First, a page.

This text accompanied the design proposal entered in the City Hall Centennial--A Vision for Penn's 5th Square competition. The entire design was executed using CAD, which, given the date of 1988, is an historically rare occurrance prior to the mid-1990s.
It should be noted that none of the 1988 competition entries had any effect on what actually occurred at Philadelphia's City Hall during its centennial year in 2001.
CITY HALL CENTENNIAL
A Vision for Penn's 5th Square in 2001
...if we were a daring society we would go so far as to accept some of the statues being nude. [The idea is making me laugh right now.] The northern round part of Dilworth Plaza is kept, and filled with a fountain of trees. Yes, a fountain of trees. Or else you could think of it as a gigantic flower pot. Why not? There is that gigantic clothespin just across the street. What a weird place in the world. It's Philadelphia. So, there is the flower pot at the beginning of Fairmount Park. . . . I have to talk about the big TV screens. There are just two screens, but perhaps each screen could be divided into four screens--multi views. [I just ate a soft pretzel. I'm not kidding.] There would be those two big TV screens, and they would be on most of the time. They, the screens, are supported by three caryatids--actually, since the statues are male (in the proposal here), they would be called Persians--Caryatids are just women. These big screens would broadcast all kinds of things. There would be live broadcasts like the Mummer's Parade, and baseball and football games, and historic events, or just something that is going on in different parts of Philadelphia, or different parts of the world. [You know, I forgot all about my idea of a satellite dish somewhere on Dilworth Plaza. I'm not worried about it though. There is still room for it.] I could see some soap operas playing in the TVs at lunch time, and all the secretaries in Center City going to Dilworth ...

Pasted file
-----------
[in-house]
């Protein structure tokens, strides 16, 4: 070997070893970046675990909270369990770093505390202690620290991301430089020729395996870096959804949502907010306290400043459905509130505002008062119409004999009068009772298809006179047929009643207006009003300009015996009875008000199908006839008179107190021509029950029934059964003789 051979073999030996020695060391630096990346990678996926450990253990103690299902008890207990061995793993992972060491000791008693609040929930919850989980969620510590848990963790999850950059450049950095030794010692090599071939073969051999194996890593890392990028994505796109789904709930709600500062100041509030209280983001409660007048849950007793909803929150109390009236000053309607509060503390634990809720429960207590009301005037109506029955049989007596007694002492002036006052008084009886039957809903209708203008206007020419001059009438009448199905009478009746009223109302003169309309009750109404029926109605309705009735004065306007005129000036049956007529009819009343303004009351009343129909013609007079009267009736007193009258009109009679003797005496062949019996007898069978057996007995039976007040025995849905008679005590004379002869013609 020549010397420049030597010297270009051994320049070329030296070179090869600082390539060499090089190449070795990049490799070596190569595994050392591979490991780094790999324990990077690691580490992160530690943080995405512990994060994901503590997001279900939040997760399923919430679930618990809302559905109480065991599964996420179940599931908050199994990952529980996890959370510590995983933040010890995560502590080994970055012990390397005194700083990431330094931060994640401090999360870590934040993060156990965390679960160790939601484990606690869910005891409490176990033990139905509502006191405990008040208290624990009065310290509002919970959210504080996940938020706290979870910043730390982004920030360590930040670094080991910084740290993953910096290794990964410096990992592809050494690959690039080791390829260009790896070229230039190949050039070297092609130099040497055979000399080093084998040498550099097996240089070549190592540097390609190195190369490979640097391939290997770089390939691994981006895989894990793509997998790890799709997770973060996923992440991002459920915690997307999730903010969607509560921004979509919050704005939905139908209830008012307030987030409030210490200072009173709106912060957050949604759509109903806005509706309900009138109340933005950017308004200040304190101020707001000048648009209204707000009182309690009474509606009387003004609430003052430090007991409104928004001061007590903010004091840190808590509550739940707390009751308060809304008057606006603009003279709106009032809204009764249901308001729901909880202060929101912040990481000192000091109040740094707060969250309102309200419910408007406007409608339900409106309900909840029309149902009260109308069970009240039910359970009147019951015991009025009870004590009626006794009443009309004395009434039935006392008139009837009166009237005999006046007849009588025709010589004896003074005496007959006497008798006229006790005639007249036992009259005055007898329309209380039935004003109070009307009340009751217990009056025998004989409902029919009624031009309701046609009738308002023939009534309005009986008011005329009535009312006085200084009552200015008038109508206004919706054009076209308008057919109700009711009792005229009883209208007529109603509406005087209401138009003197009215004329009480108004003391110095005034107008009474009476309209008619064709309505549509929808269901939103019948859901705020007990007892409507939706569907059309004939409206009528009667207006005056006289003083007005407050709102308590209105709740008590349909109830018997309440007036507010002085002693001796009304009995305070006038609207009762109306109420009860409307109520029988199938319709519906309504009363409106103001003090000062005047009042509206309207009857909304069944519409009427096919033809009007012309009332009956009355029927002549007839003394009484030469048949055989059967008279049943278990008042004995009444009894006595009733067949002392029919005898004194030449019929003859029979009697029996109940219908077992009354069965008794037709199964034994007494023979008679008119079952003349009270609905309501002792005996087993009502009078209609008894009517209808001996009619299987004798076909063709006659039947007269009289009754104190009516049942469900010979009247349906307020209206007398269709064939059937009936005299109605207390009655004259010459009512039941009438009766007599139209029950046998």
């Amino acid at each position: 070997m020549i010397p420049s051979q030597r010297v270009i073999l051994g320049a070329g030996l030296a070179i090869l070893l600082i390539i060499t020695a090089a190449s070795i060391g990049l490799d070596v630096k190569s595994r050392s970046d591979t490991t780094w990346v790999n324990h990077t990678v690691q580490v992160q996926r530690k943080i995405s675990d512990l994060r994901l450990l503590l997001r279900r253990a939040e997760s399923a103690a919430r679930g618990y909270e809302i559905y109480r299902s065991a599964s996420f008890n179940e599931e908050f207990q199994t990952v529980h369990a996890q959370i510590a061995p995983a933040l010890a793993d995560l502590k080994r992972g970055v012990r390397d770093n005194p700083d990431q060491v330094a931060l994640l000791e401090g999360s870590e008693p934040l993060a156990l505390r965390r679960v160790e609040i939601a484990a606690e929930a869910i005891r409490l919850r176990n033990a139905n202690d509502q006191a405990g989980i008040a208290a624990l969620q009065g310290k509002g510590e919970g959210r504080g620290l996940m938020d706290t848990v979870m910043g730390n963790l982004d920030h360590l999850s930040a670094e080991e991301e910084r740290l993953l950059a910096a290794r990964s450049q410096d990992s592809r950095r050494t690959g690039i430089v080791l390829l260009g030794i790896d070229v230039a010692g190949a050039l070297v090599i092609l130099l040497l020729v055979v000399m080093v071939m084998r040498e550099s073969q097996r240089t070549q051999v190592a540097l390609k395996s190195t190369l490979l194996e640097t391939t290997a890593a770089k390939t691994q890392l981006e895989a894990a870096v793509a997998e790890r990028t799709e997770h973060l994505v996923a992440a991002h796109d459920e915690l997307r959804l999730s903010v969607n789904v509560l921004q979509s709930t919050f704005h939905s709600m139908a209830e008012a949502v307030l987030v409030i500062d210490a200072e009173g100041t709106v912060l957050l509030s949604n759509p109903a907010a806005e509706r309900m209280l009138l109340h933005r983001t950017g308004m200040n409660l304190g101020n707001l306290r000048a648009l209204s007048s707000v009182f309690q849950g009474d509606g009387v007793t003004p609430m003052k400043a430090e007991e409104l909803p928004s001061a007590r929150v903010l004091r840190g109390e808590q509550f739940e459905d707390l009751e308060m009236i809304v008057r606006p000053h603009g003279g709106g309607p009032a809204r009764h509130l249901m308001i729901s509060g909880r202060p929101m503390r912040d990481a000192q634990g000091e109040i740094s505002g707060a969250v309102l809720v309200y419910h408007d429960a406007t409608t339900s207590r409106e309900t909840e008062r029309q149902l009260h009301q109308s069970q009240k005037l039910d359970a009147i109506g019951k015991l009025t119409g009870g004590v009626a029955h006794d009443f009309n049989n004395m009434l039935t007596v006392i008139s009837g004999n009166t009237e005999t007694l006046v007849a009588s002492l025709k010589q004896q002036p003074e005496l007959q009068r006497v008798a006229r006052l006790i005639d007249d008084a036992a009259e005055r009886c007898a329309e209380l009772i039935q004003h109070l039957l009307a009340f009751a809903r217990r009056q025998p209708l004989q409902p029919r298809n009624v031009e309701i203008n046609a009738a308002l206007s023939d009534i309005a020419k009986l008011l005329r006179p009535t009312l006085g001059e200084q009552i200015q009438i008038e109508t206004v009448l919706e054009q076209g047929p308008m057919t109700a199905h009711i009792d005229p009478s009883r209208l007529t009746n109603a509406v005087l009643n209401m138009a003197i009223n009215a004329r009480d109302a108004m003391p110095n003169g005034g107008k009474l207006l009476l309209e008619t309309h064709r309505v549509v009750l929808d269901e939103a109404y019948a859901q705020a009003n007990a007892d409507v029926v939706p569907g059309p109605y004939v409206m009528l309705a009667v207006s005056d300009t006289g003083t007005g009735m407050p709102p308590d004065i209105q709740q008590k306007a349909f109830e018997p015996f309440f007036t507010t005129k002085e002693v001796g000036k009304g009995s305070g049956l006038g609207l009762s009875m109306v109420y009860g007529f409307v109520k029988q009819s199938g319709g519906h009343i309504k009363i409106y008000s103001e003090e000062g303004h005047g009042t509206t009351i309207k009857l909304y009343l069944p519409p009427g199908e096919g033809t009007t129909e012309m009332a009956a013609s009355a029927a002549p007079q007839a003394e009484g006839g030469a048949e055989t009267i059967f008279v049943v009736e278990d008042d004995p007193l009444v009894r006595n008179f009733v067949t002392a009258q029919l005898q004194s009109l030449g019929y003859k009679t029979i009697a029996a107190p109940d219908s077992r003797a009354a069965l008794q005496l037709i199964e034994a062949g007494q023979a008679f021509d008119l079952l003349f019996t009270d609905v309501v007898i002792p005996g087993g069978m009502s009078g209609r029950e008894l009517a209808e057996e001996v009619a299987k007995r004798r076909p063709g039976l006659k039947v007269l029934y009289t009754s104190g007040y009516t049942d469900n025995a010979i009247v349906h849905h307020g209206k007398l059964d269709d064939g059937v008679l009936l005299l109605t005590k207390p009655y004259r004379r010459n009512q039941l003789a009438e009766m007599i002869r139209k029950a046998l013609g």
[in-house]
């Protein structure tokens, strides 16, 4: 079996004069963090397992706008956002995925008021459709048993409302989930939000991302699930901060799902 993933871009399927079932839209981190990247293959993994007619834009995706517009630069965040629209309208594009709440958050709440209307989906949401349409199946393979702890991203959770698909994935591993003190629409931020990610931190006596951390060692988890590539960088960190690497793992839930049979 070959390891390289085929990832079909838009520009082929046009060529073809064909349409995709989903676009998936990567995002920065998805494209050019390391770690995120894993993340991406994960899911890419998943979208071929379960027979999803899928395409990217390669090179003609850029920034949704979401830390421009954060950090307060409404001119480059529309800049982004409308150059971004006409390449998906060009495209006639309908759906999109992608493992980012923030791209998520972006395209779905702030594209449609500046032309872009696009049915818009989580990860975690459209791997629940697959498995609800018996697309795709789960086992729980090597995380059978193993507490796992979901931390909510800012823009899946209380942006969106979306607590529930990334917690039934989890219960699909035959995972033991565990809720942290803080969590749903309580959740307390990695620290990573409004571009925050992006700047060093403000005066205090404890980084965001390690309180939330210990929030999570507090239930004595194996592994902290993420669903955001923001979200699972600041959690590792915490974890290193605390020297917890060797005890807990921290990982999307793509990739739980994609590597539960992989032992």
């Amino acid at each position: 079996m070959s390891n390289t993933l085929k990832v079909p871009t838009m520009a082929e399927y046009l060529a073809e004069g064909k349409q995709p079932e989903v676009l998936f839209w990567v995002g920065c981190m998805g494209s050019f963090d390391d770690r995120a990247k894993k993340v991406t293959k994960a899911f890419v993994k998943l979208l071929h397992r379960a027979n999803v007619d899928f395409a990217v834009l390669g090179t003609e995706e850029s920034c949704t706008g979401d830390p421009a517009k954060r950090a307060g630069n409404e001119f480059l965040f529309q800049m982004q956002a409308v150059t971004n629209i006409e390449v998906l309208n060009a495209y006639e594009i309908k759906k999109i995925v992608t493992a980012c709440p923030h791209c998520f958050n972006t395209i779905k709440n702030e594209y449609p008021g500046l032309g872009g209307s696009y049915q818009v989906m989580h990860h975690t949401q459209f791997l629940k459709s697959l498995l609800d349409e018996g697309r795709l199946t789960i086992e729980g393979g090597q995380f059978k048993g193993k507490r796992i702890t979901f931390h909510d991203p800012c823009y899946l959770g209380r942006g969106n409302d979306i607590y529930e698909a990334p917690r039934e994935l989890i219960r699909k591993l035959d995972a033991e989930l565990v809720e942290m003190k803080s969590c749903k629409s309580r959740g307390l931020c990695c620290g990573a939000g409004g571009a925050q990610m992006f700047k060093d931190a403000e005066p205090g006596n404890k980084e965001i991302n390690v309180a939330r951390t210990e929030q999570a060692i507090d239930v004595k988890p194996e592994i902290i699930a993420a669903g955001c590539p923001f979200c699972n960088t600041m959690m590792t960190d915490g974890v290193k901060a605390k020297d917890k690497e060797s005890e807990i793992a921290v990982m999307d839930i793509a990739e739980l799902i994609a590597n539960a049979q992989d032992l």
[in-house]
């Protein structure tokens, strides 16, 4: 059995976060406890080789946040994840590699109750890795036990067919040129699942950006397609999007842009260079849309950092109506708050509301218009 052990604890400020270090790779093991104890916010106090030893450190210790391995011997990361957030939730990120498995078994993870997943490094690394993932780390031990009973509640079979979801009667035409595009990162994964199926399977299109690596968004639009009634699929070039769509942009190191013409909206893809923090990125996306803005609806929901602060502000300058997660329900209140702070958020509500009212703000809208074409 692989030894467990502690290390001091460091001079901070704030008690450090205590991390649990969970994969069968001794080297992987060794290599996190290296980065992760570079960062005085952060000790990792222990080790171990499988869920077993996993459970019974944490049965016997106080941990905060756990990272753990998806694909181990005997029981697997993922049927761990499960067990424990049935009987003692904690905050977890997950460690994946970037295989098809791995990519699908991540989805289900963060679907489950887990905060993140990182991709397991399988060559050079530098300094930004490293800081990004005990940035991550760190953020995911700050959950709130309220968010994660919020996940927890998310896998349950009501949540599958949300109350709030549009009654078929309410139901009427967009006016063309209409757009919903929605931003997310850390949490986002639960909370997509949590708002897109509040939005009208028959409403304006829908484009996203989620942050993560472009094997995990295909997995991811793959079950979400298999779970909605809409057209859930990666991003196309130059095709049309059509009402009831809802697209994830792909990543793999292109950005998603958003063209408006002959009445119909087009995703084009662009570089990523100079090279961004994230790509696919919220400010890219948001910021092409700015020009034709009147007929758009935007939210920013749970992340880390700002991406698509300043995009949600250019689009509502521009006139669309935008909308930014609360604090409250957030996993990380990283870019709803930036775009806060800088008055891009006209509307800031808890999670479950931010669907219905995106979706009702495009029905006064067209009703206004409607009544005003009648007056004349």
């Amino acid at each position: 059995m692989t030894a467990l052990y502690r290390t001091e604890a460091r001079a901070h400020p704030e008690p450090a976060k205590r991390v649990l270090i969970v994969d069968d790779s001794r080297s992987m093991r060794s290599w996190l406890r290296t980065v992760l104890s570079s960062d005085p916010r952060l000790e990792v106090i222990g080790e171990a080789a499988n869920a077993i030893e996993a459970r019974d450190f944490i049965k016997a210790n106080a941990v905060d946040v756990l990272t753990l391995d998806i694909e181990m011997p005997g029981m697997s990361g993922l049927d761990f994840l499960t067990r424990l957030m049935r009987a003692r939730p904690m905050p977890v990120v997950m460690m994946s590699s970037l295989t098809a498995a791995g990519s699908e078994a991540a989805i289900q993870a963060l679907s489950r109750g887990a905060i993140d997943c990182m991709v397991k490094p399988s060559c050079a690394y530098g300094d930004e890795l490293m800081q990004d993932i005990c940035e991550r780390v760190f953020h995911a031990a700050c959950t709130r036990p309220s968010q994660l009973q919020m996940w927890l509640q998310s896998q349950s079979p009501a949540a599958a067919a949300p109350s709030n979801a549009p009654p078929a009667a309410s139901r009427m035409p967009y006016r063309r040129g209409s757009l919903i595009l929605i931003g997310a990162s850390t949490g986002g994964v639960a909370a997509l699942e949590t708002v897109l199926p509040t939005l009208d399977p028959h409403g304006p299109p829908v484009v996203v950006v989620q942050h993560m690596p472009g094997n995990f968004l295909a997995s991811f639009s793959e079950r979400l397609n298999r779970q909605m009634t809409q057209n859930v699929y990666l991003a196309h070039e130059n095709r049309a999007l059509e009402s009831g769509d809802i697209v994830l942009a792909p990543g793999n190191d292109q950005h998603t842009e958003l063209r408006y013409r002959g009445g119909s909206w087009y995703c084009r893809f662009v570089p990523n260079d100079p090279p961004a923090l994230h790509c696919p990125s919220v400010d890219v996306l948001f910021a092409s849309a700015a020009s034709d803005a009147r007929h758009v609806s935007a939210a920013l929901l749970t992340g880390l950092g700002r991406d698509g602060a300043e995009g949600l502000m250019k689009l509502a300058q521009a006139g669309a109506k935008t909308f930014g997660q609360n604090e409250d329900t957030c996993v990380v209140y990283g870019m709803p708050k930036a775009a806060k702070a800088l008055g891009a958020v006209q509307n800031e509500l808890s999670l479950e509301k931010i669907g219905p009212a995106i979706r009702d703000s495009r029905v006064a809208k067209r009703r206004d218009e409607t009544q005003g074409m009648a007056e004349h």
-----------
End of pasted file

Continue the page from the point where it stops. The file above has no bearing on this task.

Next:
Axonometric view of Dilworth Plaza
The 'colonnade' of statues that lines the west edge of Dilworth Plaza represents prominent Philadelphians. This civic gesture works as a manifestation of Philadelphia's collective memory, and acts as a symbolic gateway to Philadelphia's municipal center. The precedent for this display of a region's historical figures are the numerous statues of past Belgians that grace the facade of Brussels' City Hall.
The literal focal point of Dilworth Plaza is the giant housing of two electronic screens. While the technology for such large display monitors has for the most part developed in the 1990s, the idea for such an architectural feature goes back to the Football Hall of Fame project by Venturi and Rauch, and, indeed, during the 1980s many sports stadiums incorporated large screen displays for closed circuit television. The placement of such screens in front of Philadelphia's City Hall, like the statues of famous Philadelphians, is meant to portray civic pride as well as a live record of the city's history.